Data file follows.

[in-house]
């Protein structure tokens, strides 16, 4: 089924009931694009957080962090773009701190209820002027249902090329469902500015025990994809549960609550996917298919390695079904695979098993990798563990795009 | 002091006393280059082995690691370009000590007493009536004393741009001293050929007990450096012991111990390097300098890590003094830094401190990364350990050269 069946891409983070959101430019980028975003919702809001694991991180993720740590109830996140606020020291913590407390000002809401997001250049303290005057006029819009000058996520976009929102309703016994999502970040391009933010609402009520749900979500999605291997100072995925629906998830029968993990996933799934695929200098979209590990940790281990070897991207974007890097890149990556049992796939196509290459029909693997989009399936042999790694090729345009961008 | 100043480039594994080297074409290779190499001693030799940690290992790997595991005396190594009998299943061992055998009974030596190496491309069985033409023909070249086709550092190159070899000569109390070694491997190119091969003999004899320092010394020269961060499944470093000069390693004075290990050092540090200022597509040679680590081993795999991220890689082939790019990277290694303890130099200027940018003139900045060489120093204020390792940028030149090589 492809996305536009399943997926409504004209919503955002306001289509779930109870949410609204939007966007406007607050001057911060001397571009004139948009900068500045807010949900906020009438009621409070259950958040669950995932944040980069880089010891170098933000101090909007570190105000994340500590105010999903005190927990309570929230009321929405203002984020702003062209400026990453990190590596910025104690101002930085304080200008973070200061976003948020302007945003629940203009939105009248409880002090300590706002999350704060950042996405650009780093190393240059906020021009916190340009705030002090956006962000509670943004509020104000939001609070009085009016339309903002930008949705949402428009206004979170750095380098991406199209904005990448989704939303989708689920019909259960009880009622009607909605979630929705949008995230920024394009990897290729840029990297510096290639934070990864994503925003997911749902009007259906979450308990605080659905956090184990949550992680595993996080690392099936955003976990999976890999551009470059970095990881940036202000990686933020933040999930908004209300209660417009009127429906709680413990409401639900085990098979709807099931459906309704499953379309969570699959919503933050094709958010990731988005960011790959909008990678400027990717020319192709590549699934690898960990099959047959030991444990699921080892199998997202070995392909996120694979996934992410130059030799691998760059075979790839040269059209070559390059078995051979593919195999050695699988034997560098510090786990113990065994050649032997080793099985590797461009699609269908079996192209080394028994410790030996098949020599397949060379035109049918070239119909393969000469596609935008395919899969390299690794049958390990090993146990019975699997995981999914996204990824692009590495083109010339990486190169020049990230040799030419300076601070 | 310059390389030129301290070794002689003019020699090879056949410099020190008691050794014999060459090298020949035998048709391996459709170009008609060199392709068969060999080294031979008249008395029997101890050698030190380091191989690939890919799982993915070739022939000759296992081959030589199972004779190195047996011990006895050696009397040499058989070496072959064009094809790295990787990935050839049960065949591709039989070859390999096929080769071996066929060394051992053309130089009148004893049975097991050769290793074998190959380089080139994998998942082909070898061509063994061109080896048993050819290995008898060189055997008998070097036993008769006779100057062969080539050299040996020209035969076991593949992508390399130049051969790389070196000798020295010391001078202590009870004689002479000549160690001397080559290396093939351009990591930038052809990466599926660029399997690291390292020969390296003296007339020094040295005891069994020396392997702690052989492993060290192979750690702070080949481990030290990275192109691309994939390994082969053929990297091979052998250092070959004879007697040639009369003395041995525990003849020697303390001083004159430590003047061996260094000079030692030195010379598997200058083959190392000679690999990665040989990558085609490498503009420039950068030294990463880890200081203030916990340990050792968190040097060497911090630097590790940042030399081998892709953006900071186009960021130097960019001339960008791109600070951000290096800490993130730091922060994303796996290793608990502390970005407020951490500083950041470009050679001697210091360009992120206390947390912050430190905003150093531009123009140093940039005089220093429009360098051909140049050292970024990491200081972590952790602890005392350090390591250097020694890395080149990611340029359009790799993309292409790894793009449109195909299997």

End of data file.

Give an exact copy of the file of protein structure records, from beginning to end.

[in-house]
């Protein structure tokens, strides 16, 4: 089924009931694009957080962090773009701190209820002027249902090329469902500015025990994809549960609550996917298919390695079904695979098993990798563990795009 | 002091006393280059082995690691370009000590007493009536004393741009001293050929007990450096012991111990390097300098890590003094830094401190990364350990050269 069946891409983070959101430019980028975003919702809001694991991180993720740590109830996140606020020291913590407390000002809401997001250049303290005057006029819009000058996520976009929102309703016994999502970040391009933010609402009520749900979500999605291997100072995925629906998830029968993990996933799934695929200098979209590990940790281990070897991207974007890097890149990556049992796939196509290459029909693997989009399936042999790694090729345009961008 | 100043480039594994080297074409290779190499001693030799940690290992790997595991005396190594009998299943061992055998009974030596190496491309069985033409023909070249086709550092190159070899000569109390070694491997190119091969003999004899320092010394020269961060499944470093000069390693004075290990050092540090200022597509040679680590081993795999991220890689082939790019990277290694303890130099200027940018003139900045060489120093204020390792940028030149090589 492809996305536009399943997926409504004209919503955002306001289509779930109870949410609204939007966007406007607050001057911060001397571009004139948009900068500045807010949900906020009438009621409070259950958040669950995932944040980069880089010891170098933000101090909007570190105000994340500590105010999903005190927990309570929230009321929405203002984020702003062209400026990453990190590596910025104690101002930085304080200008973070200061976003948020302007945003629940203009939105009248409880002090300590706002999350704060950042996405650009780093190393240059906020021009916190340009705030002090956006962000509670943004509020104000939001609070009085009016339309903002930008949705949402428009206004979170750095380098991406199209904005990448989704939303989708689920019909259960009880009622009607909605979630929705949008995230920024394009990897290729840029990297510096290639934070990864994503925003997911749902009007259906979450308990605080659905956090184990949550992680595993996080690392099936955003976990999976890999551009470059970095990881940036202000990686933020933040999930908004209300209660417009009127429906709680413990409401639900085990098979709807099931459906309704499953379309969570699959919503933050094709958010990731988005960011790959909008990678400027990717020319192709590549699934690898960990099959047959030991444990699921080892199998997202070995392909996120694979996934992410130059030799691998760059075979790839040269059209070559390059078995051979593919195999050695699988034997560098510090786990113990065994050649032997080793099985590797461009699609269908079996192209080394028994410790030996098949020599397949060379035109049918070239119909393969000469596609935008395919899969390299690794049958390990090993146990019975699997995981999914996204990824692009590495083109010339990486190169020049990230040799030419300076601070 | 310059390389030129301290070794002689003019020699090879056949410099020190008691050794014999060459090298020949035998048709391996459709170009008609060199392709068969060999080294031979008249008395029997101890050698030190380091191989690939890919799982993915070739022939000759296992081959030589199972004779190195047996011990006895050696009397040499058989070496072959064009094809790295990787990935050839049960065949591709039989070859390999096929080769071996066929060394051992053309130089009148004893049975097991050769290793074998190959380089080139994998998942082909070898061509063994061109080896048993050819290995008898060189055997008998070097036993008769006779100057062969080539050299040996020209035969076991593949992508390399130049051969790389070196000798020295010391001078202590009870004689002479000549160690001397080559290396093939351009990591930038052809990466599926660029399997690291390292020969390296003296007339020094040295005891069994020396392997702690052989492993060290192979750690702070080949481990030290990275192109691309994939390994082969053929990297091979052998250092070959004879007697040639009369003395041995525990003849020697303390001083004159430590003047061996260094000079030692030195010379598997200058083959190392000679690999990665040989990558085609490498503009420039950068030294990463880890200081203030916990340990050792968190040097060497911090630097590790940042030399081998892709953006900071186009960021130097960019001339960008791109600070951000290096800490993130730091922060994303796996290793608990502390970005407020951490500083950041470009050679001697210091360009992120206390947390912050430190905003150093531009123009140093940039005089220093429009360098051909140049050292970024990491200081972590952790602890005392350090390591250097020694890395080149990611340029359009790799993309292409790894793009449109195909299997």